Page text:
The first inning stick out because it’s the first. Kowar has been generally sub-par no matter the inning. He just gets hit around early and often that he doesn’t go deep into starts. It’s just been a disastrous debut season.

The Royals remain confident Kowar will play a role in the rotation going forward. But there’s a lot of work that has to be done.

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Did Salvador Perez hit a home run?

He did not, but he did collect two hits and drove home the first two runs of the afternoon for the Royals.

You’re not going to get a lot of RBI discussion in this newsletter. But I will acknowledge that Perez is leading the league in that category, and has blown by his previous career-high for the stat.

Here is your up-to-date leaderboard for both home runs and RBI.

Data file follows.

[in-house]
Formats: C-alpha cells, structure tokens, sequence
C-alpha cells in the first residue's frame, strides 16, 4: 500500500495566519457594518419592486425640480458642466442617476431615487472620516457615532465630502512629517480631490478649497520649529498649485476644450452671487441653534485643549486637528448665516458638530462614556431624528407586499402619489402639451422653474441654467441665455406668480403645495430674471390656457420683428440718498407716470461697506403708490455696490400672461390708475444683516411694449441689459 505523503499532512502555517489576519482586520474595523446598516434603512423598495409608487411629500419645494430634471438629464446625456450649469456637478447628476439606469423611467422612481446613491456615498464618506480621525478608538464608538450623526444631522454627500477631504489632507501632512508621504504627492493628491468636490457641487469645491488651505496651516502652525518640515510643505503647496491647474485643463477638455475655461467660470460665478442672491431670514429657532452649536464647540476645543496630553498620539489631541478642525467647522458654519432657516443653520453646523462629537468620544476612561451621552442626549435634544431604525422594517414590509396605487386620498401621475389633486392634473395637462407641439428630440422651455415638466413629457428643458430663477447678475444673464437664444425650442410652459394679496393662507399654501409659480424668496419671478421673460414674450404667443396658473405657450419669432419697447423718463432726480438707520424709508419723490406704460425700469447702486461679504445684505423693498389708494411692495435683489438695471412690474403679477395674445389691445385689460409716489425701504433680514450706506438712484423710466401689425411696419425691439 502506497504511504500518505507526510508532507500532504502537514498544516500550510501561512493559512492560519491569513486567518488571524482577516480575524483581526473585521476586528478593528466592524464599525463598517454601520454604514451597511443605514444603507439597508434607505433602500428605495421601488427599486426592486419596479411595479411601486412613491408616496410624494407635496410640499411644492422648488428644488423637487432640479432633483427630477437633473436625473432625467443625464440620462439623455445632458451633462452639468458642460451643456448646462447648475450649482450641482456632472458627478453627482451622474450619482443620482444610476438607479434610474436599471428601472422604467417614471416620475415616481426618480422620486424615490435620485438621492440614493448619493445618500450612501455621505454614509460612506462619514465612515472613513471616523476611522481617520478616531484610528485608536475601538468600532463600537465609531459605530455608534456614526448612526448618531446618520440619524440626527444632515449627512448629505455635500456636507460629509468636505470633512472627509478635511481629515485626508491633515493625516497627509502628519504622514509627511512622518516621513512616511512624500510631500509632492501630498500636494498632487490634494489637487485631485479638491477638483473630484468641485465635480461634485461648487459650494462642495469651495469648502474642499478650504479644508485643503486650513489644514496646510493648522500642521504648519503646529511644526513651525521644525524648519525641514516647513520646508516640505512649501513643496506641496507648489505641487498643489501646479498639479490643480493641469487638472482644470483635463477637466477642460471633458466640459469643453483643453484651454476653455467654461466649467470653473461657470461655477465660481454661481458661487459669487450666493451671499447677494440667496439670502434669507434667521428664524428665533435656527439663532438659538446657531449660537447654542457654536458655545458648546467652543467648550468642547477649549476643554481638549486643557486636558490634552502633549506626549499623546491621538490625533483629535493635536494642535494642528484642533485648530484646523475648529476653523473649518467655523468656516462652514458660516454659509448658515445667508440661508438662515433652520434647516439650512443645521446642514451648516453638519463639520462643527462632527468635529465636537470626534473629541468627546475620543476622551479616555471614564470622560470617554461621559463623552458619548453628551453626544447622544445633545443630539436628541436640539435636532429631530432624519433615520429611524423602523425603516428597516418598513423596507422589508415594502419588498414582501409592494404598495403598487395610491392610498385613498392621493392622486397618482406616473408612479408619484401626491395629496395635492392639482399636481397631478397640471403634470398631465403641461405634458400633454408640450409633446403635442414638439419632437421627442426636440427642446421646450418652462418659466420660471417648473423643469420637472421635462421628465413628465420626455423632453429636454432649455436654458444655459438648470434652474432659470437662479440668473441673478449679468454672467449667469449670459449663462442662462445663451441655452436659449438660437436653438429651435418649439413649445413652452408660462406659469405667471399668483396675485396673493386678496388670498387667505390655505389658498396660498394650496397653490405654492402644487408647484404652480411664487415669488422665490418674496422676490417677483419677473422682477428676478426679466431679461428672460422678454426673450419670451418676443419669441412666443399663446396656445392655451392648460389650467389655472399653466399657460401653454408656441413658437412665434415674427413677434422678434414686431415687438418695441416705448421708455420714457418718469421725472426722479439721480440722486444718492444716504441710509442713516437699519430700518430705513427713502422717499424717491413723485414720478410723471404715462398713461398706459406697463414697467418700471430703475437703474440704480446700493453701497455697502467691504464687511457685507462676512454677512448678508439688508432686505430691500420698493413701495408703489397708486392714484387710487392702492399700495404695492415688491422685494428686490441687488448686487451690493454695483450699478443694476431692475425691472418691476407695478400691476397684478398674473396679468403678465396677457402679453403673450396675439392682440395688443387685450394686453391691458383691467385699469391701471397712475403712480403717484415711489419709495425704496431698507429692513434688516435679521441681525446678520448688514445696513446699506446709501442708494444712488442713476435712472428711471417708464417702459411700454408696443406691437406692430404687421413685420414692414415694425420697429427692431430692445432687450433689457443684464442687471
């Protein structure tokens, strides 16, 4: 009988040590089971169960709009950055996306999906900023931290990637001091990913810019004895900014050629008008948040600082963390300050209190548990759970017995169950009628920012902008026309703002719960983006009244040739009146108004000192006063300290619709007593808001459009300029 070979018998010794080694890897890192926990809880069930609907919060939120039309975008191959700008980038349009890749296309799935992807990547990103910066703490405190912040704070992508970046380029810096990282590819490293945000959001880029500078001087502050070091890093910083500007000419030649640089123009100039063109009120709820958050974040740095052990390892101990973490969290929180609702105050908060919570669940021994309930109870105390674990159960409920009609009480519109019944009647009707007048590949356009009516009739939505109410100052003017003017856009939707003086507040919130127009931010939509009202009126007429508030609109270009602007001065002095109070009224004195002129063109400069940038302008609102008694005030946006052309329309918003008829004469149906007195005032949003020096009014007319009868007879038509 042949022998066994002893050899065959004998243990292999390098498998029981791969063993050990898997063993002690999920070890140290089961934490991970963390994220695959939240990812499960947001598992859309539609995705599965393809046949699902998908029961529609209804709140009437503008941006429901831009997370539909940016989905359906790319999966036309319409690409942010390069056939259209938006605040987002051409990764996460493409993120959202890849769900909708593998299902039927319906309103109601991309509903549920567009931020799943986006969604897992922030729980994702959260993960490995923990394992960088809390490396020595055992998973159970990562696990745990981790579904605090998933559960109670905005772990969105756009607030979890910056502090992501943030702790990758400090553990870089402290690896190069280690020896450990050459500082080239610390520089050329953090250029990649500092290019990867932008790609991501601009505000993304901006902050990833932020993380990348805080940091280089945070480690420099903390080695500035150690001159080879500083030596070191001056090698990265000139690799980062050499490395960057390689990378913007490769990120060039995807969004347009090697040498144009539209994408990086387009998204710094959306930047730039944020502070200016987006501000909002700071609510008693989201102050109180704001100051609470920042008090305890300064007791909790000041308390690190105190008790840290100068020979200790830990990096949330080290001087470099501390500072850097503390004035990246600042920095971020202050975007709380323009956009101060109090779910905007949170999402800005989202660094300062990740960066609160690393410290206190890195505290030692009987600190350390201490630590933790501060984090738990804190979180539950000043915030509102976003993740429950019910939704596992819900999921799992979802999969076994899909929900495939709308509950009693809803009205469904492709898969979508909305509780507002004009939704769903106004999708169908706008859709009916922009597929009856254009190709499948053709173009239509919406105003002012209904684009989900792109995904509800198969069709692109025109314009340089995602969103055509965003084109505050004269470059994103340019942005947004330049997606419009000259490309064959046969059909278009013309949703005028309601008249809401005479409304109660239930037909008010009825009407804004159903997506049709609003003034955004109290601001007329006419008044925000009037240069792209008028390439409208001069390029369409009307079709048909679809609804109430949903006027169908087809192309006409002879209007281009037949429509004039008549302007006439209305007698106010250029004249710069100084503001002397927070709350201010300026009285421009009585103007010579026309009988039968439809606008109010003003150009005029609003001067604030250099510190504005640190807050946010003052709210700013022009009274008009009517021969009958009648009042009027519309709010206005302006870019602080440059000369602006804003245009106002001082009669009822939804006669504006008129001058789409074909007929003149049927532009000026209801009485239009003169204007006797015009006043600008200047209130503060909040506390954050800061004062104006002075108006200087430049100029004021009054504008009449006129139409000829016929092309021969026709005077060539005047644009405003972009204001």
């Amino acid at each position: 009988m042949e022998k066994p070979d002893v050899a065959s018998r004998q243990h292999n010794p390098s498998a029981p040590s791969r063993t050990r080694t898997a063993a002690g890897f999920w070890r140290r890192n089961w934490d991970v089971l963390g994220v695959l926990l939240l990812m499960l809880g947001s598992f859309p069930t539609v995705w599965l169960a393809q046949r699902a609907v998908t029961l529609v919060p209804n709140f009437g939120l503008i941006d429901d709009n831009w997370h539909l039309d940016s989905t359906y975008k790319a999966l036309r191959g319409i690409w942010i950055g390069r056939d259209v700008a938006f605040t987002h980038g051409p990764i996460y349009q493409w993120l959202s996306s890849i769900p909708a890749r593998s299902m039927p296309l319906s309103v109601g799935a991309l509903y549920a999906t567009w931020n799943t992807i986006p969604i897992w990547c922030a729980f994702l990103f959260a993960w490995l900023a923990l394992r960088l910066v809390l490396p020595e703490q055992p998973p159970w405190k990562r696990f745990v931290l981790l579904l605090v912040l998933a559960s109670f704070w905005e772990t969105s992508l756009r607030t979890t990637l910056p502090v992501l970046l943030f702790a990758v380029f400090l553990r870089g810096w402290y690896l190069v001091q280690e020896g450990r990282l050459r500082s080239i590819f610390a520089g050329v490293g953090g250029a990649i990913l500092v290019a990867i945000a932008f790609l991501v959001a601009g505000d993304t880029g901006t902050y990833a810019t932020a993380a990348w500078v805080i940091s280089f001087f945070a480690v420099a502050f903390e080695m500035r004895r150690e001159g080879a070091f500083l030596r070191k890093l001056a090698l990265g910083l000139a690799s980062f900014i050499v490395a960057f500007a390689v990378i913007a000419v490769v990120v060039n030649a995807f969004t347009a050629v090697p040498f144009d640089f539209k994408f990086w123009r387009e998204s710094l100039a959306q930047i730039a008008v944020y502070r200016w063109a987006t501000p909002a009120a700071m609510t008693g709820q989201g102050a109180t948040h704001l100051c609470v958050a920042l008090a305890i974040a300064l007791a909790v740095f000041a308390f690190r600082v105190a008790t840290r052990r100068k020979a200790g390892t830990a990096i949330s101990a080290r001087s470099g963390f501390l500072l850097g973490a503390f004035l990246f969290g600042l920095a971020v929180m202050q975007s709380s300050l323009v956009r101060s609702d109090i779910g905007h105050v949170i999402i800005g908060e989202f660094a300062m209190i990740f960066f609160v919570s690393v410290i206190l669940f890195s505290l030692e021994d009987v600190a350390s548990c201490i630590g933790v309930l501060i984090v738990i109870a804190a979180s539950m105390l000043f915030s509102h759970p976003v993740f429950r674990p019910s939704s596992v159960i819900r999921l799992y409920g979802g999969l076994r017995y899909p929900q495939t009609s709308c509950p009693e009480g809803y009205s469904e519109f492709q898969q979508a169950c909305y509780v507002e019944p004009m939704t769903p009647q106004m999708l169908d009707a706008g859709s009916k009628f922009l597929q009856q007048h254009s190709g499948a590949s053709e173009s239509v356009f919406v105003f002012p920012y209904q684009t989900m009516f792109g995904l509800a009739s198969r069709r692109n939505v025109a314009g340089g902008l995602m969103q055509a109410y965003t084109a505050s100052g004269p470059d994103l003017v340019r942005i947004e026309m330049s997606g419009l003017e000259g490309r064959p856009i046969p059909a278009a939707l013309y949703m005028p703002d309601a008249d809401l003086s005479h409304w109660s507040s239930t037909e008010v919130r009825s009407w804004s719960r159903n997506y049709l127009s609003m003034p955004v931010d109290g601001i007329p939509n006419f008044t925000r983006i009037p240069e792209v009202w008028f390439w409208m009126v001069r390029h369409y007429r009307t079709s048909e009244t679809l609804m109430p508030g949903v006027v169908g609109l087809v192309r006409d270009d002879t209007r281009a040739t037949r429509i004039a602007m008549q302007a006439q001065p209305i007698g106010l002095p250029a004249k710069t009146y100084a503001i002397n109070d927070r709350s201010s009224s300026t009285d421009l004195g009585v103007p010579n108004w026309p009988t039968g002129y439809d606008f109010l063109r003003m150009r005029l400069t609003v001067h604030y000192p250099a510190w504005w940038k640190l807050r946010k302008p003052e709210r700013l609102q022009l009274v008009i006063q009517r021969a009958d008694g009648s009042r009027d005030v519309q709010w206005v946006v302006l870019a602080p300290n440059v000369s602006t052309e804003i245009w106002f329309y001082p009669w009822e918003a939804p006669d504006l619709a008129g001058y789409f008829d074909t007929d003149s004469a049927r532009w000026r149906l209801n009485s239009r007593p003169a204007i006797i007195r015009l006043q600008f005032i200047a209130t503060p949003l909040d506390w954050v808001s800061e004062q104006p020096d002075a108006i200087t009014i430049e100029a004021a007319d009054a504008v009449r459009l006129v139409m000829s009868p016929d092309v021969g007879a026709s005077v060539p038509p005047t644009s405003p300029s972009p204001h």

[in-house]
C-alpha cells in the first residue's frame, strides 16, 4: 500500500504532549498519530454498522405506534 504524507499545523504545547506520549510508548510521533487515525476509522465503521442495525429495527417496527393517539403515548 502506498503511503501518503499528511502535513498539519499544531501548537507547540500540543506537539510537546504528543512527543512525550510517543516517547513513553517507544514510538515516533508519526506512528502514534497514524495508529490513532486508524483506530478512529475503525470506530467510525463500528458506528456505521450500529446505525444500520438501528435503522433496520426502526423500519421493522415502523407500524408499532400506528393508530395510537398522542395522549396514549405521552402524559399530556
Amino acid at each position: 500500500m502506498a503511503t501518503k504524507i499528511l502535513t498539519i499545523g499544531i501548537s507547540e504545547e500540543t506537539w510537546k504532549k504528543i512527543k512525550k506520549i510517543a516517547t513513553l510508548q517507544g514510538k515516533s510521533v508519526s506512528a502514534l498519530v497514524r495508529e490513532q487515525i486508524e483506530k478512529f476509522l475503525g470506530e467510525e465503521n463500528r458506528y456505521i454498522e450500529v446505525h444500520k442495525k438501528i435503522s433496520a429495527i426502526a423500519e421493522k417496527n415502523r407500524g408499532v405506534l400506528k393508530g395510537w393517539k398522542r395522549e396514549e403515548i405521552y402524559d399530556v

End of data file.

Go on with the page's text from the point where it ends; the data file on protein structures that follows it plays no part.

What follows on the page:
It’s going to come down to the wire.

Perez left Monday’s game after taking a foul ball off the mask. After the game he said he was fine and expects to be back behind the plate on Tuesday. As long as he stays healthy in this last week, Perez is going to finish the season playing at least 160 games. (I’m hedging here…If he goes on a dinger binge over the next five games, maybe he gets the final Sunday off. If the race for the home run or RBI title remains tight, he’s playing.) That is an amazing number of games played for a guy who spends three-quarters of his time behind the plate.

Up next

The series shifts to The K. The Royals have announced their starters for just the next two games.

  • Tuesday — Aaron Civale vs Brady Singer, 7:10 CDT

  • Wednesday — Zach Plesac vs Daniel Lynch, 7:10 CDT

  • Thursday — Shane Bieber vs TBA, 7:10 CDT